However, the magnitude of the peak 510-1 will vary periodically as the FP cavity length is continuously changed. To avoid ambiguity in the determination of the cavity length by reading the peak magnitude, the interferometers 430 are preferably designed such that the cavity length varies only over the quasi-linear range of a half fringe as illustrated in FIG. 6. Thus, the FP length can be uniquely determined by measuring the magnitude of the optical reflection peaks 510 with OTDR device 420. Usually the FP cavity length is operated over the very first linear range 601 or one of the first available linear ranges 602, 603 as shown in FIG. 6. This is to minimize the sensitivity of the peak magnitude to source wavelength shift, which is proportional to the initial FP cavity length. Moreover, the Raleigh back scattering background as shown in FIG. 5 also provides an excellent opportunity for self calibrating measurement because it carries the information of fiber losses. By taking the ratio of the return sensor signal to the Raleigh scattering background around the sensor peak 510-1, the fiber loss factor can be canceled in the sensor output reading.

The sensors 430 are preferably designed such that only a small amount of light is reflected at each sensor when the sensor is subjected to operating conditions giving rise to a maximum reflection. This is done so that light reflected from upstream sensors does not give rise to false readings from downstream sensors. However, the amount of reflected light must be large enough such that the reflections are much stronger than the Raleigh back scattering as described above. The actual maximum reflectivity for each sensor depends on the system noise and the number of sensors to be multiplexed for each system. In some systems, a maximum sensor reflectivity of 0.1% may be appropriate. Thus, if the first sensor in such a system were subjected to conditions giving rise to maximum reflectivity, 99.9% of the light pulse is transmitted through the first sensor to the second sensor. Assuming the second sensor is also at a maximum reflectivity, the third sensor would “see” 99.8% of the light pulse, the fourth would see 99.7%, and so on. The small amounts of light reflected by upstream sensors allows for a relatively large amount of light available for reflection by downstream sensors.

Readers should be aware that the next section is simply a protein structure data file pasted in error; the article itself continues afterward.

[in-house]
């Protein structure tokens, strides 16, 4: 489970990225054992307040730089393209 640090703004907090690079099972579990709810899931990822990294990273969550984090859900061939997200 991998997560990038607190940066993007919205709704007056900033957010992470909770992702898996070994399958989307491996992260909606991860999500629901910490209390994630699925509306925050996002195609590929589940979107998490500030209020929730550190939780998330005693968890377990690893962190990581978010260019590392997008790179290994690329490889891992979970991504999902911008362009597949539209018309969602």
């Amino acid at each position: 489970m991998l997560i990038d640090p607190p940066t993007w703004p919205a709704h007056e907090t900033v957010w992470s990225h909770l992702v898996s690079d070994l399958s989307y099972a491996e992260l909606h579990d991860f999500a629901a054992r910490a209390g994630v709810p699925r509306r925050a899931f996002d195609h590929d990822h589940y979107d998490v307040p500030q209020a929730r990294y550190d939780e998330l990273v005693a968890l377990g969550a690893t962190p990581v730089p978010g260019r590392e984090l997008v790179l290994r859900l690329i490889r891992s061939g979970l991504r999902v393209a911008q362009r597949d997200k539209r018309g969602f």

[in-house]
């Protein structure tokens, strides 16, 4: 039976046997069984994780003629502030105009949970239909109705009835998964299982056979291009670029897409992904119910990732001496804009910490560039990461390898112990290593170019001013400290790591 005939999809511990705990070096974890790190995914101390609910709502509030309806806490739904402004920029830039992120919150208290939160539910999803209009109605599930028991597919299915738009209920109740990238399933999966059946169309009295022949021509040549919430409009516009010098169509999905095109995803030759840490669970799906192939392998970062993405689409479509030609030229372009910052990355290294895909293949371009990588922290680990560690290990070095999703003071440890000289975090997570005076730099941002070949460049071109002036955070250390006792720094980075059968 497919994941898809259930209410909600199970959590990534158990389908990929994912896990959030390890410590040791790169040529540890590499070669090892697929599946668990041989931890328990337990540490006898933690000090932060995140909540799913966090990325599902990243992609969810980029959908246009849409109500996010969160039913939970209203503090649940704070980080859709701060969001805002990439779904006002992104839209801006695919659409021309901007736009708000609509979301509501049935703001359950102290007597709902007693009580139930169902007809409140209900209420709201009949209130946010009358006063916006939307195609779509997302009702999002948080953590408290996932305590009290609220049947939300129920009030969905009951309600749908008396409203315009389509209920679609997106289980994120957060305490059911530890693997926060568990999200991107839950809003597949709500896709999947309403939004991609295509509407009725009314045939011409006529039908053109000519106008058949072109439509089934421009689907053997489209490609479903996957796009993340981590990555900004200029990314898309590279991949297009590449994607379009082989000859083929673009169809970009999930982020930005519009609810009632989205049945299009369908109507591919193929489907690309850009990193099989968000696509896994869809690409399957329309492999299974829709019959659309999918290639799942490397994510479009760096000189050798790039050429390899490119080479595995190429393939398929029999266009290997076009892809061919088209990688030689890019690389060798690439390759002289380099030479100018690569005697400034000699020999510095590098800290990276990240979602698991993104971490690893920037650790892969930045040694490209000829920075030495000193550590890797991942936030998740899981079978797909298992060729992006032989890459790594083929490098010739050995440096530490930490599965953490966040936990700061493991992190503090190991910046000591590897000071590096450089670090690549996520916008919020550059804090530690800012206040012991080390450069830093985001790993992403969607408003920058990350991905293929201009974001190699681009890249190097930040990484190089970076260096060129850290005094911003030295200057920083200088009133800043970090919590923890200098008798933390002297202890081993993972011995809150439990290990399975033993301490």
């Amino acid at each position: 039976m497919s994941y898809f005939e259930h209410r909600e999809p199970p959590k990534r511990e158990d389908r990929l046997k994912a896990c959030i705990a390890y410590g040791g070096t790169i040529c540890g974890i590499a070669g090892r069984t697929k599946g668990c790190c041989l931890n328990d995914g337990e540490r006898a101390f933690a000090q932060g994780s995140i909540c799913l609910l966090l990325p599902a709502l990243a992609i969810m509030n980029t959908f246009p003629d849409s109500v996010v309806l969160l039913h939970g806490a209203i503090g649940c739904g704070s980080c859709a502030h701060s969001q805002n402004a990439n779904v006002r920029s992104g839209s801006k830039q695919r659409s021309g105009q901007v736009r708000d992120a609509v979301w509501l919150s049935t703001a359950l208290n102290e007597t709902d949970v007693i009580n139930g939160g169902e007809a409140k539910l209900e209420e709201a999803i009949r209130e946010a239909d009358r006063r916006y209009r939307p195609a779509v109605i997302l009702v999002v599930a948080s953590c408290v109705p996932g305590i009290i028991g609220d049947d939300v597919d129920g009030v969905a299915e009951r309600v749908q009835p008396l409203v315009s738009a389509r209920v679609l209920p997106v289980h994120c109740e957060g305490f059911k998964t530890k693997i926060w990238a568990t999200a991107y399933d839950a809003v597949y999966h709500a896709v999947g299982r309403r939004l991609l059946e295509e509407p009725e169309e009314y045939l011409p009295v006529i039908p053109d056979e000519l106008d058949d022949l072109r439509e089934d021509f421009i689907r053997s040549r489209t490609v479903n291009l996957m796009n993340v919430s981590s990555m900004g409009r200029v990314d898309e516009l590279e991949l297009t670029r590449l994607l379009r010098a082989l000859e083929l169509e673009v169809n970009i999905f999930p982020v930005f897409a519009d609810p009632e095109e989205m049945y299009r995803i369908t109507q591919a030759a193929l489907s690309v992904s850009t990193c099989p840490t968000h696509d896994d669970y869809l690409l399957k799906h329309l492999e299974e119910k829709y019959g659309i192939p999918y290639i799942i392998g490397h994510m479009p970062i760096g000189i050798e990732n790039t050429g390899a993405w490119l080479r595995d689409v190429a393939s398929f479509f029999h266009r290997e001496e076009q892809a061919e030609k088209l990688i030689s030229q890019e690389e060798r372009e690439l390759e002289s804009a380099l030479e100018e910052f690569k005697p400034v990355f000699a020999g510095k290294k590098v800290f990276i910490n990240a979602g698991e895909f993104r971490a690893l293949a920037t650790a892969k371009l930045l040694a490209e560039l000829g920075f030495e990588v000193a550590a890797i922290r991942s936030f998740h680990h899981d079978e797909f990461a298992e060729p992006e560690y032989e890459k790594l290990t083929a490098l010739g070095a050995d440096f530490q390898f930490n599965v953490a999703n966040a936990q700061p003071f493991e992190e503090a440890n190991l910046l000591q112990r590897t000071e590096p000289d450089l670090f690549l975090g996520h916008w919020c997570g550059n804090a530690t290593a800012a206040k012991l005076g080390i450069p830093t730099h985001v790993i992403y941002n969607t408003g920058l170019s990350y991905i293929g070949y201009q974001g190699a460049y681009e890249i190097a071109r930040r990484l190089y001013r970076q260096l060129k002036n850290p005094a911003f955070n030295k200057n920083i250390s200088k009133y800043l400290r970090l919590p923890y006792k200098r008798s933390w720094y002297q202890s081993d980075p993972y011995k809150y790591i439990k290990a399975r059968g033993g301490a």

The transmitted optical signal through the first FP cavity 430 a will then continue to propagate along the fiber to the second FP cavity 430 b, where another pair of reflections is generated. This second pair has a certain time delay determined by the length of the fiber 410 between the two FP elements 430 a,b and the effective index of refraction of the fiber 410. Thus, a second peak 510-2 is created in the return signal, but at a different time as shown in FIG. 5. In this manner, a large number of FP sensor elements can be cascaded along the fiber to realize quasi-distributed self-calibrating measurement.

In some embodiments of the invention, the sensors 430 are arranged in pairs with one on sensor of the pari isolated from the measured in order to effect calibration. For example, in a strain measurement system, a protective tube is placed around one of the sensors 430 from strain. The temperature effects as measured by the isolated sensor 430 can then be subtracted from the other, non-isolated sensor in order to obtain a true strain measurement from the non-isolated sensor.

The same sensor multiplexing principle described above can also be used to many other types of sensors, such as extrinsic Fabry-Perot sensors and fiber Bragg gratings. When fiber Bragg gratings are used, the grating will be designed so that its Bragg wavelength is on one side of the ‘Gaussian-like’ spectrum. Any change to grating period will yield a shift to its Bragg wavelength. The reflected optical intensity will then be changed. If the grating sensor is designed such that over the measurement range of a parameter, such as strain or temperature, which can change the grating period, the Bragg wavelength shifts remain on one side of the laser spectrum, a unique relation between the reflected optical intensity and the measurand can be established. Therefore, by reading the magnitudes and arrival times of the reflection peaks seen by the OTDR instrument, distributed measurement can be achieved.

Obviously, numerous modifications and variations of the present invention are possible in light of the above teachings. It is therefore to be understood that within the scope of the appended claims, the invention may be practiced otherwise than as specifically described herein.

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Referenced by
Citing PatentFiling datePublication dateApplicantTitle
US8199334Mar 30, 2009Jun 12, 2012General Electric CompanySelf-calibrated interrogation system for optical sensors
Classifications
U.S. Classification385/12, 385/10, 385/37
International ClassificationG01B9/02, G02F1/295, G01L1/24, G01L11/02, G02B6/34, G02B6/00
Cooperative ClassificationG02B6/02076, G02B6/02052, G01L1/246, G02B6/29368, G02B6/2938, G01L11/025, G01L1/242
European ClassificationG01L11/02B, G01L1/24B, G01L1/24B4, G02B6/293W2, G02B6/293I12F
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Owner name: ENERGY, UNITED STATES DEPARTMENT OF, DISTRICT OF C
Free format text: CONFIRMATORY LICENSE;ASSIGNOR:VIRGINIA TECH INTELLECTUAL PROPERTIES, INC.;REEL/FRAME:018705/0193
Effective date: 20060829
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Owner name: VIRGINIA POLYTECHNIC INSTITUTE AND STATE UNIVERSIT